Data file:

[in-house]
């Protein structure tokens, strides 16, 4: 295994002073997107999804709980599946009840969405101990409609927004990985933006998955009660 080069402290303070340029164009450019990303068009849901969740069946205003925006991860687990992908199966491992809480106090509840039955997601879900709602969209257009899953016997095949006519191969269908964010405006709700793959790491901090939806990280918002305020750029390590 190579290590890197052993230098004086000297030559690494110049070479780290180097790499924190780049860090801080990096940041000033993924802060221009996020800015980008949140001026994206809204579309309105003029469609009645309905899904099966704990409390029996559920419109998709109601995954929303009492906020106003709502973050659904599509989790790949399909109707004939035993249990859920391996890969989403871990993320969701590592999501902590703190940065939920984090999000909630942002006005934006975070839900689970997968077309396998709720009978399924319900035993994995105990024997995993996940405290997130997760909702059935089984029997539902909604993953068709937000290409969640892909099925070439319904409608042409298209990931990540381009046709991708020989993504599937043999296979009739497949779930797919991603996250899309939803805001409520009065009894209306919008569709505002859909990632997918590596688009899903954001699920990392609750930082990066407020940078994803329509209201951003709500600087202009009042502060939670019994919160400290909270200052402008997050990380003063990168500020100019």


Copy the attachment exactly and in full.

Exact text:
[in-house]
């Protein structure tokens, strides 16, 4: 295994002073997107999804709980599946009840969405101990409609927004990985933006998955009660 080069402290303070340029164009450019990303068009849901969740069946205003925006991860687990992908199966491992809480106090509840039955997601879900709602969209257009899953016997095949006519191969269908964010405006709700793959790491901090939806990280918002305020750029390590 190579290590890197052993230098004086000297030559690494110049070479780290180097790499924190780049860090801080990096940041000033993924802060221009996020800015980008949140001026994206809204579309309105003029469609009645309905899904099966704990409390029996559920419109998709109601995954929303009492906020106003709502973050659904599509989790790949399909109707004939035993249990859920391996890969989403871990993320969701590592999501902590703190940065939920984090999000909630942002006005934006975070839900689970997968077309396998709720009978399924319900035993994995105990024997995993996940405290997130997760909702059935089984029997539902909604993953068709937000290409969640892909099925070439319904409608042409298209990931990540381009046709991708020989993504599937043999296979009739497949779930797919991603996250899309939803805001409520009065009894209306919008569709505002859909990632997918590596688009899903954001699920990392609750930082990066407020940078994803329509209201951003709500600087202009009042502060939670019994919160400290909270200052402008997050990380003063990168500020100019």